Enhancing the connections between institutions and professional societies in advancing postdoctoral training

Enhancing the connections between institutions and professional societies in advancing postdoctoral training

This post was originally published on the Genetics Society of America (GSA) blog ‘Genes to Genomes’ on May 15, 2017. Re-posting with permission from GSA. This post was co-written by Future of Research activists Adriana Bankston and Sonia Hall. Postdocs often lack the professional development opportunities they need. Many stakeholders are working to address this critical gap, including the academic, non-profit, private, and government sectors. While postdocs benefit from the great variety of resources and providers, it is important to minimize duplication of efforts. To maximize the contributions of all invested groups, the Genetics Society of America and the Future of Research collaborated to organize a workshop for the 2017 National Postdoctoral Association Annual Meeting: “Enhancing the Connections Between Institutions and Professional Societies in Advancing Postdoctoral Training.” Our goal was to bring together the various stakeholders to map out a collaborative framework to provide the best professional development for trainees. The session included a panel discussion and five concurrent breakout sessions. The panel discussion revealed how different groups are currently enhancing postdoctoral training. Career development professionals have carefully developed, tested, and evaluated a variety of programs. They have invested substantial time and effort in understanding the needs and interests of their local communities. At the same time, professional organizations are increasingly offering career and professional development training at regional and national conferences, as well as through online webinars. The overlap between these groups provides an opportunity to begin working together to maximize the investment that career development professionals have made in developing quality programming. Because professional societies work at the intersection of the academic, private, government, and non-profit sectors, they...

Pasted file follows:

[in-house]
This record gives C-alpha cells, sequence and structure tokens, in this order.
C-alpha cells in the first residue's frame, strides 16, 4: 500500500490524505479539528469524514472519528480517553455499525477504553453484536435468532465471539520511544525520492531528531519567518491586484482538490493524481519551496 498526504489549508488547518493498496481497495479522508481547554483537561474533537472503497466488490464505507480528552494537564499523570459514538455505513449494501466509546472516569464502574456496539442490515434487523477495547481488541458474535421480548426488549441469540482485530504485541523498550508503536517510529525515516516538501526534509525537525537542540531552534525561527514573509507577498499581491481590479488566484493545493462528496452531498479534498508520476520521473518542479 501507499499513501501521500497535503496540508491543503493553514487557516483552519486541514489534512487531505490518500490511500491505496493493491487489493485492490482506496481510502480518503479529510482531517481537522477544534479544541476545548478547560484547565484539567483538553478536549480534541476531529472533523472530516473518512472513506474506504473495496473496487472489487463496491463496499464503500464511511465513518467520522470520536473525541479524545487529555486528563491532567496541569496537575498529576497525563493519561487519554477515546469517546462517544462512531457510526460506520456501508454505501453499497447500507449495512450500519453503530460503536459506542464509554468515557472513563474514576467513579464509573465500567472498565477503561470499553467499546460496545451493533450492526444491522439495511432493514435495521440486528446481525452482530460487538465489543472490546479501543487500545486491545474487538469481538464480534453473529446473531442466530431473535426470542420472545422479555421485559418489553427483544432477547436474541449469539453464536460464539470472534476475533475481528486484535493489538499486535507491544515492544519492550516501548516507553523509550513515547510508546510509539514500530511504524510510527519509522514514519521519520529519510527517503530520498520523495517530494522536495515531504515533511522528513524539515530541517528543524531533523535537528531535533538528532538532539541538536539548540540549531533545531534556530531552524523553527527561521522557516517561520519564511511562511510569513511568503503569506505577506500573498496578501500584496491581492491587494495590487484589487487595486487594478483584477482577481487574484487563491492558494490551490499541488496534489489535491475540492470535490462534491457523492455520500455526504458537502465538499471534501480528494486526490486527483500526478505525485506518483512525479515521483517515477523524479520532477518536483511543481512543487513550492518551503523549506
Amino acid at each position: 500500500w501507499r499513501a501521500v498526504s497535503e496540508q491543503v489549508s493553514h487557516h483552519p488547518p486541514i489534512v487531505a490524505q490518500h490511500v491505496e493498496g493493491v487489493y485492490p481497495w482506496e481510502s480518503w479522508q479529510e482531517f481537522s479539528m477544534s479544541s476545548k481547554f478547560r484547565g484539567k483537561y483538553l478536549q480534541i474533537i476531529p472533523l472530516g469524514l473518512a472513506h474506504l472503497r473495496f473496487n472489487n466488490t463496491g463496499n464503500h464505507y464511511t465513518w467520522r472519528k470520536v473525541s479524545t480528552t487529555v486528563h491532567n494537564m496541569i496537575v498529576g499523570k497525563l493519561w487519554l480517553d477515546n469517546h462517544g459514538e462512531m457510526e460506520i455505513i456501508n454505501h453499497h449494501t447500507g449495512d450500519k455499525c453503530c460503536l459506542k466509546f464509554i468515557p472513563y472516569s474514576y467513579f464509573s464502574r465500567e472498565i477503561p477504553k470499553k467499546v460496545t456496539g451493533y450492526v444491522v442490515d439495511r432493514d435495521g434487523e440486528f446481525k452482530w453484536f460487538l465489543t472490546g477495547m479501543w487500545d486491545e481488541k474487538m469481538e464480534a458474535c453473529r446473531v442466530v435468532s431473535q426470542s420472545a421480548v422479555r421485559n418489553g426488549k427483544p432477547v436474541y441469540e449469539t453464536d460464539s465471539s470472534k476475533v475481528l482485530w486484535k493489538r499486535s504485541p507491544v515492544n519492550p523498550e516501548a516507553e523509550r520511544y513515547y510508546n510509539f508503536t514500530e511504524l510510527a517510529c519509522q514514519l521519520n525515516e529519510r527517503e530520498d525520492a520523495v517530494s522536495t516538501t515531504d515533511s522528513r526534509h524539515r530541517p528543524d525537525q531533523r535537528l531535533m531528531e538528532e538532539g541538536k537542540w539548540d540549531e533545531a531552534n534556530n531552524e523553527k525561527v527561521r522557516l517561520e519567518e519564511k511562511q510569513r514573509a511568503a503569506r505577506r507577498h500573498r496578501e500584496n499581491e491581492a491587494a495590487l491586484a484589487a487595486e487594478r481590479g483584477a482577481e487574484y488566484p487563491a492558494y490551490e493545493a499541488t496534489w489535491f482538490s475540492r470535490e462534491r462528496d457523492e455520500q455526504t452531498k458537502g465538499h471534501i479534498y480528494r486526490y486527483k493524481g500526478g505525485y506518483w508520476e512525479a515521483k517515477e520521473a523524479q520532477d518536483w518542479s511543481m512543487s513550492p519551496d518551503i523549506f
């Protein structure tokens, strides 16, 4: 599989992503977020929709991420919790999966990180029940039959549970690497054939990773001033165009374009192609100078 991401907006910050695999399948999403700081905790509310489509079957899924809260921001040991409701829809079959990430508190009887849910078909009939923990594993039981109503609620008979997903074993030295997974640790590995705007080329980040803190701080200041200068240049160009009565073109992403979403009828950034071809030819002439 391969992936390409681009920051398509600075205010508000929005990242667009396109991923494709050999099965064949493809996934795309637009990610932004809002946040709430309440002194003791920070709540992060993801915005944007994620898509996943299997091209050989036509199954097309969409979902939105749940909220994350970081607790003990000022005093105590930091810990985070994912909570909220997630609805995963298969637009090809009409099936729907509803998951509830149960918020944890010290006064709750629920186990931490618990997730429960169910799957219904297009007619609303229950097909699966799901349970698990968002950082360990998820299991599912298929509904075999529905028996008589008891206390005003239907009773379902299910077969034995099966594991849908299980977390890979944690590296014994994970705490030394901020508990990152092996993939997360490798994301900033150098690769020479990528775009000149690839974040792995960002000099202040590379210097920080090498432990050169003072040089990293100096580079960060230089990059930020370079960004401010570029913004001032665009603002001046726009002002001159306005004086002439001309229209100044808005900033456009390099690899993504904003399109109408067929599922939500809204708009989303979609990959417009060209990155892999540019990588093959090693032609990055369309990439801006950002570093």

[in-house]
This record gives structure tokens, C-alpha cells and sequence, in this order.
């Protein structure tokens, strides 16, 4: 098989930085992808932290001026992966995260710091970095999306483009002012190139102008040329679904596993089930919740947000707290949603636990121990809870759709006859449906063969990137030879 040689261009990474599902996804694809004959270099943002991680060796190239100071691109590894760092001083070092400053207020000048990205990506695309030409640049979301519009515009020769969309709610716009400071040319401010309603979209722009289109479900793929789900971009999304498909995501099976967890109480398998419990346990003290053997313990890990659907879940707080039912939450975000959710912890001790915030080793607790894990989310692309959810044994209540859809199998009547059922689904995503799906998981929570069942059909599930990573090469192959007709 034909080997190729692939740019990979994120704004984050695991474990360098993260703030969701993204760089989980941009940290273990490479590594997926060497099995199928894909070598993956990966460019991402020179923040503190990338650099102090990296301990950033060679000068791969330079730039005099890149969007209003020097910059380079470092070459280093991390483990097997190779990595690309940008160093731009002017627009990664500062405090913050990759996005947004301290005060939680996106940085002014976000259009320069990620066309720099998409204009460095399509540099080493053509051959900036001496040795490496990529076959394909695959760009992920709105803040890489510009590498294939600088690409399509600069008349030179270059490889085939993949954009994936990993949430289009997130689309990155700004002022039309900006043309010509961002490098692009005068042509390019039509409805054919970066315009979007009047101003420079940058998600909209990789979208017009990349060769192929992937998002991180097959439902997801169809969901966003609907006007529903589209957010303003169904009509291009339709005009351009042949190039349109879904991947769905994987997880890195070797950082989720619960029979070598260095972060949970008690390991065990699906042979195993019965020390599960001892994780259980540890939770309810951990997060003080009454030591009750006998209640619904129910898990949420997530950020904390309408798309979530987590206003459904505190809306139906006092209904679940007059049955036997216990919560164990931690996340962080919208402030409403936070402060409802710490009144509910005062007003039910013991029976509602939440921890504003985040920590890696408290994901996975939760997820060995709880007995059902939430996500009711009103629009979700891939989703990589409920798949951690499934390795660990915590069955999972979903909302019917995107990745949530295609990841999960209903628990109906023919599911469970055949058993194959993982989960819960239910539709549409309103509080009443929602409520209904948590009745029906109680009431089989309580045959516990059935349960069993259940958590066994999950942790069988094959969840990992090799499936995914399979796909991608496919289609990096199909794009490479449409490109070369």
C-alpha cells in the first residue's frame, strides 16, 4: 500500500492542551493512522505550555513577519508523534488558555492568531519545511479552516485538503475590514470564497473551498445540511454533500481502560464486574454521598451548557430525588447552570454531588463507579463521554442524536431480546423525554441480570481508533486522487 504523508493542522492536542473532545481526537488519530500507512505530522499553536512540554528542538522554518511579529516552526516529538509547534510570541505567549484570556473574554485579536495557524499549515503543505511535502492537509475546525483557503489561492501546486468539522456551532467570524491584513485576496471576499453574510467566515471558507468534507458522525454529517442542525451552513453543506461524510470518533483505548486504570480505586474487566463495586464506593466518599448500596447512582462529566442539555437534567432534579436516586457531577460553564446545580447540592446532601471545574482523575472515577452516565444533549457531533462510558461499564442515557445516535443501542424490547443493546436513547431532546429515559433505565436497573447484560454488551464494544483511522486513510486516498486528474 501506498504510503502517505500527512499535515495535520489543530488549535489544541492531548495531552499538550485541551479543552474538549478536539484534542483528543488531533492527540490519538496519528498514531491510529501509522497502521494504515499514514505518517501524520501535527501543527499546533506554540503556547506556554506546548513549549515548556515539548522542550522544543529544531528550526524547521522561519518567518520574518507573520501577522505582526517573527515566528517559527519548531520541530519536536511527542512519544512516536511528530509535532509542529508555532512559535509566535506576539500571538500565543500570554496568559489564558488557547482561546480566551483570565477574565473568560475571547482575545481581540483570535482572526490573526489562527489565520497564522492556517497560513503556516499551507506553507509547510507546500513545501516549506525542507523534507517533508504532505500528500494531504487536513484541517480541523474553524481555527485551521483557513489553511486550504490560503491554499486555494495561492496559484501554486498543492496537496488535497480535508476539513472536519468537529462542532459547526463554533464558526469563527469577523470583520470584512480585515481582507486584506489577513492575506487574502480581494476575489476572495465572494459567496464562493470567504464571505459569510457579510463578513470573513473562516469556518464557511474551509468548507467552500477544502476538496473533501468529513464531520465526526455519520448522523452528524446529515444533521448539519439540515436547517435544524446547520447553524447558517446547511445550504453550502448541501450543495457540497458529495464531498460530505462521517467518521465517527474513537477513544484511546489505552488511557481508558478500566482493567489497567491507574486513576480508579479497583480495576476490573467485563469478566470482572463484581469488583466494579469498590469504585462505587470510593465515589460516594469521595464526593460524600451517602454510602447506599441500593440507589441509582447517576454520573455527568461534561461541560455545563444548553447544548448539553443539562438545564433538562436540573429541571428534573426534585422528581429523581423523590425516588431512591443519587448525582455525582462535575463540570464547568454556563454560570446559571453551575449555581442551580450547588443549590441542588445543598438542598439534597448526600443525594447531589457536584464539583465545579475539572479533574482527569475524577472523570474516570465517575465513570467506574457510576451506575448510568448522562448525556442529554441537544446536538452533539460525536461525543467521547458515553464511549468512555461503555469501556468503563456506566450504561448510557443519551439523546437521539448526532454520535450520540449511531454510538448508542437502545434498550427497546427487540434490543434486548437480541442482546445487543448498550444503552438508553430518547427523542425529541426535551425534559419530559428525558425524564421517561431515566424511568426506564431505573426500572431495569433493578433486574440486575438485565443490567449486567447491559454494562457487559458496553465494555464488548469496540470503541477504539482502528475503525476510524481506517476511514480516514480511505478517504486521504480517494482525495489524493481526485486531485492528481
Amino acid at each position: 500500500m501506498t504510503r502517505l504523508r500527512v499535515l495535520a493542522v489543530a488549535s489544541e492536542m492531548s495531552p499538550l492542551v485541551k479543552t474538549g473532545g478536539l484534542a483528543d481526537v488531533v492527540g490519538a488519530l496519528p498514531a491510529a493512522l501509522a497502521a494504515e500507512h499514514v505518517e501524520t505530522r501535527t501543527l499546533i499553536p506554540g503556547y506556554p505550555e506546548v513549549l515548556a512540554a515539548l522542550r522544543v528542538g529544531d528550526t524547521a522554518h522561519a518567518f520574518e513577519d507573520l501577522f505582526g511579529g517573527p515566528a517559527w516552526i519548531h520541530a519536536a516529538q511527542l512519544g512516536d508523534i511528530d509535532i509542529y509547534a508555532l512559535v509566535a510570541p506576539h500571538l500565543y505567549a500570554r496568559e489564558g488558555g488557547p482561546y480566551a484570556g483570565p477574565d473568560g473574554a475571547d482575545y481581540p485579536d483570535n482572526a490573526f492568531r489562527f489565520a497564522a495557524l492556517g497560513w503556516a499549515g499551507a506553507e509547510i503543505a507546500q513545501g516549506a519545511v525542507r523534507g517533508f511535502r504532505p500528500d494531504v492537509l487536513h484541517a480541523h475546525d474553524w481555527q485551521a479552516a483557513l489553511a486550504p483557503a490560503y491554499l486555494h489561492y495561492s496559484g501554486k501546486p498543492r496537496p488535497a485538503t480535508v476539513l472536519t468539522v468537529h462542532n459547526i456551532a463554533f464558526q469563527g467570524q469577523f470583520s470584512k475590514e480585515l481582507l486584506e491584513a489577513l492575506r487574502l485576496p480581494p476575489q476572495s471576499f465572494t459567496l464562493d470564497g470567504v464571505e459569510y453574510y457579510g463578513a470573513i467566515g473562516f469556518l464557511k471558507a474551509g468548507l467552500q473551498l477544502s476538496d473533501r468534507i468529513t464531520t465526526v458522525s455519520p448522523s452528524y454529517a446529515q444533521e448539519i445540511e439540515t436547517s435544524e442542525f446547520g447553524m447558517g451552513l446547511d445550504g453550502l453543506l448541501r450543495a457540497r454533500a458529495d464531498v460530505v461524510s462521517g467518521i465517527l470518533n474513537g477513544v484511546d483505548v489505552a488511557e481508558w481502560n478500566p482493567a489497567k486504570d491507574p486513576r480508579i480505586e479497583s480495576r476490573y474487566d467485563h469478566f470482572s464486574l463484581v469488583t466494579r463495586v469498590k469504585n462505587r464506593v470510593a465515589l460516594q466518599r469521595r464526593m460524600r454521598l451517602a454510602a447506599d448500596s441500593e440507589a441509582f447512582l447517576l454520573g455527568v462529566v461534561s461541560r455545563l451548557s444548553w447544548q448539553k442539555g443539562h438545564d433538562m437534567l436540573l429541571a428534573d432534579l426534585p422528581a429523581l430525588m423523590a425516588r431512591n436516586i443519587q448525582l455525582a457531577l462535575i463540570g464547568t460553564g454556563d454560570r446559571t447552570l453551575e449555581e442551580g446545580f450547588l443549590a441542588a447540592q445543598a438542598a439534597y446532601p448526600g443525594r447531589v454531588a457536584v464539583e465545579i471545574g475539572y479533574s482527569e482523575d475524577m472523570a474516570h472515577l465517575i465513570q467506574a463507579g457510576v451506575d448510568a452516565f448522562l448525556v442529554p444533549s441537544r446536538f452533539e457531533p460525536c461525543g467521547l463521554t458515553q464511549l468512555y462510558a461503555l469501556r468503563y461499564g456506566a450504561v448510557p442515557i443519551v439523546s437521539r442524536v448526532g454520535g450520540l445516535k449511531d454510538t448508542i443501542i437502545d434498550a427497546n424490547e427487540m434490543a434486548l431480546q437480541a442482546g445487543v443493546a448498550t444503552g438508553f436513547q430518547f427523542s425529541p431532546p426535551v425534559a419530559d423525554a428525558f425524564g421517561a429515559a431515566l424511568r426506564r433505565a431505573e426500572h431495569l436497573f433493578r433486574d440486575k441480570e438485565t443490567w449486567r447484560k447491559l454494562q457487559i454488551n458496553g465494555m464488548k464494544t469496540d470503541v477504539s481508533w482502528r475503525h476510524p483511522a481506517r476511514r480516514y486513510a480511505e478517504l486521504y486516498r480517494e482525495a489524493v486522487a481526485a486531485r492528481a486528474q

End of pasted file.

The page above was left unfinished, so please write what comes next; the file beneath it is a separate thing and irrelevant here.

Tracking Postdoc Trends and Outcomes at the NIH: a Talk by Dr. P. Kay Lund

Tracking Postdoc Trends and Outcomes at the NIH: a Talk by Dr. P. Kay Lund

This is a guest post by Future of Research policy activist, Adriana Bankston, who moderated this plenary session at the 2017 NPA meeting.   In a recent post, we summarized the talk given by Dr. Nancy Calvin-Naylor in one of the plenary sessions at the 2017 National Postdoctoral Association Annual Meeting entitled “Data driven approaches to tracking postdocs.” The second of the two main speakers in this session was Dr. P. Kay Lund, Director of the Division of Biomedical Research Workforce (DBRW) at the National Institutes of Health.   What is the mission of the DBRW? Dr. P. Kay Lund began her talk entitled “Tracking postdoc trends and outcomes at the NIH” by describing the mission and structure of the Division of Biomedical Research Workforce (DBRW). The mission of the DBRW is develop, maintain, enhance and assess NIH policies and programs that support innovative research training, career development and diversity of the biomedical research workforce. To achieve these goals DBRW advises trans-NIH on policy and programs for training and career development, and conducts research and economic analyses related to biomedical research workforce and the associated career options and labor market.   NIH trends in training of postdoctoral researchers and early faculty One of the goals of the DBRW is to examine the trends in training and career development support for postdoctorates and early faculty according to NIH data from 1998-2015. For training purposes, the number of postdoctoral training grant appointments slightly decreased since 2011, whereas the number of individual fellowships remained relatively the same. In terms of career development, there has been an increase in individual career development awards...